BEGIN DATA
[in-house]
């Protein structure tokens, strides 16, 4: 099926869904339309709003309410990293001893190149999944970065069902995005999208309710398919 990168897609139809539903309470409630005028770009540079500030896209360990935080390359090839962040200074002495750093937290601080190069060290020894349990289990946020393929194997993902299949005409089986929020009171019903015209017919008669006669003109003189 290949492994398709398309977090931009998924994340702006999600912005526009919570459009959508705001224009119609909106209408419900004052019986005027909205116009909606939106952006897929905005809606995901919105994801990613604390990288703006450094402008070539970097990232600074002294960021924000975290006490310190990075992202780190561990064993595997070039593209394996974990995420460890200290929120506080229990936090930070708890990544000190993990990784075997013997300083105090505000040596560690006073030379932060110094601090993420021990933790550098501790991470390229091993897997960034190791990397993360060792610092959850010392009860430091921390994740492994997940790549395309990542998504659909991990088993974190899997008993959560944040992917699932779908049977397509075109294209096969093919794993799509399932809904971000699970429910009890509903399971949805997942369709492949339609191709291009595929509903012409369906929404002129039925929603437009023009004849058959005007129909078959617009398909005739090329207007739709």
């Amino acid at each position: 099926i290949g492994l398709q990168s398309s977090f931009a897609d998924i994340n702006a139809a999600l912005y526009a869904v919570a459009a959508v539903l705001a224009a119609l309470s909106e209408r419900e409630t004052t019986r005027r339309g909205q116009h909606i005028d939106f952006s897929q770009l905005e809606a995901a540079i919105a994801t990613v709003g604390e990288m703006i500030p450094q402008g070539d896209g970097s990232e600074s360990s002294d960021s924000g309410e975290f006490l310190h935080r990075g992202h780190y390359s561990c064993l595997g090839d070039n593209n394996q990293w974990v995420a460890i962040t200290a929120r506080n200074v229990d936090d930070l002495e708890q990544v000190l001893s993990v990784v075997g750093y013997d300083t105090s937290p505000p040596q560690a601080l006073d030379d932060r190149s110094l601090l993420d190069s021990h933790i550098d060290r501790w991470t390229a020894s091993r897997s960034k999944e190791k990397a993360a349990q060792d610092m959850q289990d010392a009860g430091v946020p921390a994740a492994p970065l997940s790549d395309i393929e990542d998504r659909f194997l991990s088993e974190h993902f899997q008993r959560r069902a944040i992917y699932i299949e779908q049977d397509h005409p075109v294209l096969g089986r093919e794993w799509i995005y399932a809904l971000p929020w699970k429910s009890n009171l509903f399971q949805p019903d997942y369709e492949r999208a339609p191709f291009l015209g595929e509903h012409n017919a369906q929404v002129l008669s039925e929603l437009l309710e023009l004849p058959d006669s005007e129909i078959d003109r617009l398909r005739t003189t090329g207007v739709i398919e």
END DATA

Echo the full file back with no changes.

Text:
[in-house]
């Protein structure tokens, strides 16, 4: 099926869904339309709003309410990293001893190149999944970065069902995005999208309710398919 990168897609139809539903309470409630005028770009540079500030896209360990935080390359090839962040200074002495750093937290601080190069060290020894349990289990946020393929194997993902299949005409089986929020009171019903015209017919008669006669003109003189 290949492994398709398309977090931009998924994340702006999600912005526009919570459009959508705001224009119609909106209408419900004052019986005027909205116009909606939106952006897929905005809606995901919105994801990613604390990288703006450094402008070539970097990232600074002294960021924000975290006490310190990075992202780190561990064993595997070039593209394996974990995420460890200290929120506080229990936090930070708890990544000190993990990784075997013997300083105090505000040596560690006073030379932060110094601090993420021990933790550098501790991470390229091993897997960034190791990397993360060792610092959850010392009860430091921390994740492994997940790549395309990542998504659909991990088993974190899997008993959560944040992917699932779908049977397509075109294209096969093919794993799509399932809904971000699970429910009890509903399971949805997942369709492949339609191709291009595929509903012409369906929404002129039925929603437009023009004849058959005007129909078959617009398909005739090329207007739709």
């Amino acid at each position: 099926i290949g492994l398709q990168s398309s977090f931009a897609d998924i994340n702006a139809a999600l912005y526009a869904v919570a459009a959508v539903l705001a224009a119609l309470s909106e209408r419900e409630t004052t019986r005027r339309g909205q116009h909606i005028d939106f952006s897929q770009l905005e809606a995901a540079i919105a994801t990613v709003g604390e990288m703006i500030p450094q402008g070539d896209g970097s990232e600074s360990s002294d960021s924000g309410e975290f006490l310190h935080r990075g992202h780190y390359s561990c064993l595997g090839d070039n593209n394996q990293w974990v995420a460890i962040t200290a929120r506080n200074v229990d936090d930070l002495e708890q990544v000190l001893s993990v990784v075997g750093y013997d300083t105090s937290p505000p040596q560690a601080l006073d030379d932060r190149s110094l601090l993420d190069s021990h933790i550098d060290r501790w991470t390229a020894s091993r897997s960034k999944e190791k990397a993360a349990q060792d610092m959850q289990d010392a009860g430091v946020p921390a994740a492994p970065l997940s790549d395309i393929e990542d998504r659909f194997l991990s088993e974190h993902f899997q008993r959560r069902a944040i992917y699932i299949e779908q049977d397509h005409p075109v294209l096969g089986r093919e794993w799509i995005y399932a809904l971000p929020w699970k429910s009890n009171l509903f399971q949805p019903d997942y369709e492949r999208a339609p191709f291009l015209g595929e509903h012409n017919a369906q929404v002129l008669s039925e929603l437009l309710e023009l004849p058959d006669s005007e129909i078959d003109r617009l398909r005739t003189t090329g207007v739709i398919e």